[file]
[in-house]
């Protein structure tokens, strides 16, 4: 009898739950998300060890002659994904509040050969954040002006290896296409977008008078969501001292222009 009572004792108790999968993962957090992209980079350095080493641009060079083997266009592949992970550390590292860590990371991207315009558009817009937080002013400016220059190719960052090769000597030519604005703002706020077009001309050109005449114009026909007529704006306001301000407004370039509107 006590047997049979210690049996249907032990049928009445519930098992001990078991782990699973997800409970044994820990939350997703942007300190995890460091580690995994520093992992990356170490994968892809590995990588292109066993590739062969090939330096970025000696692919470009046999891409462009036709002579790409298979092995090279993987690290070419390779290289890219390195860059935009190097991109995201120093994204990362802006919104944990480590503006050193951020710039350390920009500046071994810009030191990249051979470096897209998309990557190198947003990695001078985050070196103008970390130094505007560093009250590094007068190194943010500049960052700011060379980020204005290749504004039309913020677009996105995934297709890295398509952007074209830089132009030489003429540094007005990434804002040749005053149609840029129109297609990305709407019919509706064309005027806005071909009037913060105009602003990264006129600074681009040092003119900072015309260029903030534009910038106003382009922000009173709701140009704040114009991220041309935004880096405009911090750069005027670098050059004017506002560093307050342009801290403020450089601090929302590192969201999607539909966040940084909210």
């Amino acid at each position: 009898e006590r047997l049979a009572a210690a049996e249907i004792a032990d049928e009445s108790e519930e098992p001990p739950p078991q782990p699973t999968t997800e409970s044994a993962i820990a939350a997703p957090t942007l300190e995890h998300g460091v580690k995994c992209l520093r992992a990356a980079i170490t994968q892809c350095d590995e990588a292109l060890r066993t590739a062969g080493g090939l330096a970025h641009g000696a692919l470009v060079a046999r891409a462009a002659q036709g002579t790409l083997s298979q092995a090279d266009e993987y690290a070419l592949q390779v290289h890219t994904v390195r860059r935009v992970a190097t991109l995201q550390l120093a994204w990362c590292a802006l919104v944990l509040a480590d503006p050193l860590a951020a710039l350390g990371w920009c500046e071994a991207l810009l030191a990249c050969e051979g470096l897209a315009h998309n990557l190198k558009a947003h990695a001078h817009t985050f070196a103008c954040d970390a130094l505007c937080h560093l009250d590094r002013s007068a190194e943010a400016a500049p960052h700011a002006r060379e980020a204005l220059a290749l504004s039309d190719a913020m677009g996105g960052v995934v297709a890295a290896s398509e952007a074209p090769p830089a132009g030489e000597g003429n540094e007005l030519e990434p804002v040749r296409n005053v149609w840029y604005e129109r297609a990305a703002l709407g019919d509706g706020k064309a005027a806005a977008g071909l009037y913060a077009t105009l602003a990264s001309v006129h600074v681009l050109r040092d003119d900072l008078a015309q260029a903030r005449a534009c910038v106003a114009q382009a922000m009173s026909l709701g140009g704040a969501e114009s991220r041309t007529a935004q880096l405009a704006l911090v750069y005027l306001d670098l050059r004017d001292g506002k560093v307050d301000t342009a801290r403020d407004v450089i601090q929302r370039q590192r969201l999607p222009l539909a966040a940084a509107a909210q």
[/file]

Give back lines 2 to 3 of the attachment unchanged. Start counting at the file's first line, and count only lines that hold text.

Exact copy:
């Protein structure tokens, strides 16, 4: 009898739950998300060890002659994904509040050969954040002006290896296409977008008078969501001292222009 009572004792108790999968993962957090992209980079350095080493641009060079083997266009592949992970550390590292860590990371991207315009558009817009937080002013400016220059190719960052090769000597030519604005703002706020077009001309050109005449114009026909007529704006306001301000407004370039509107 006590047997049979210690049996249907032990049928009445519930098992001990078991782990699973997800409970044994820990939350997703942007300190995890460091580690995994520093992992990356170490994968892809590995990588292109066993590739062969090939330096970025000696692919470009046999891409462009036709002579790409298979092995090279993987690290070419390779290289890219390195860059935009190097991109995201120093994204990362802006919104944990480590503006050193951020710039350390920009500046071994810009030191990249051979470096897209998309990557190198947003990695001078985050070196103008970390130094505007560093009250590094007068190194943010500049960052700011060379980020204005290749504004039309913020677009996105995934297709890295398509952007074209830089132009030489003429540094007005990434804002040749005053149609840029129109297609990305709407019919509706064309005027806005071909009037913060105009602003990264006129600074681009040092003119900072015309260029903030534009910038106003382009922000009173709701140009704040114009991220041309935004880096405009911090750069005027670098050059004017506002560093307050342009801290403020450089601090929302590192969201999607539909966040940084909210």
């Amino acid at each position: 009898e006590r047997l049979a009572a210690a049996e249907i004792a032990d049928e009445s108790e519930e098992p001990p739950p078991q782990p699973t999968t997800e409970s044994a993962i820990a939350a997703p957090t942007l300190e995890h998300g460091v580690k995994c992209l520093r992992a990356a980079i170490t994968q892809c350095d590995e990588a292109l060890r066993t590739a062969g080493g090939l330096a970025h641009g000696a692919l470009v060079a046999r891409a462009a002659q036709g002579t790409l083997s298979q092995a090279d266009e993987y690290a070419l592949q390779v290289h890219t994904v390195r860059r935009v992970a190097t991109l995201q550390l120093a994204w990362c590292a802006l919104v944990l509040a480590d503006p050193l860590a951020a710039l350390g990371w920009c500046e071994a991207l810009l030191a990249c050969e051979g470096l897209a315009h998309n990557l190198k558009a947003h990695a001078h817009t985050f070196a103008c954040d970390a130094l505007c937080h560093l009250d590094r002013s007068a190194e943010a400016a500049p960052h700011a002006r060379e980020a204005l220059a290749l504004s039309d190719a913020m677009g996105g960052v995934v297709a890295a290896s398509e952007a074209p090769p830089a132009g030489e000597g003429n540094e007005l030519e990434p804002v040749r296409n005053v149609w840029y604005e129109r297609a990305a703002l709407g019919d509706g706020k064309a005027a806005a977008g071909l009037y913060a077009t105009l602003a990264s001309v006129h600074v681009l050109r040092d003119d900072l008078a015309q260029a903030r005449a534009c910038v106003a114009q382009a922000m009173s026909l709701g140009g704040a969501e114009s991220r041309t007529a935004q880096l405009a704006l911090v750069y005027l306001d670098l050059r004017d001292g506002k560093v307050d301000t342009a801290r403020d407004v450089i601090q929302r370039q590192r969201l999607p222009l539909a966040a940084a509107a909210q």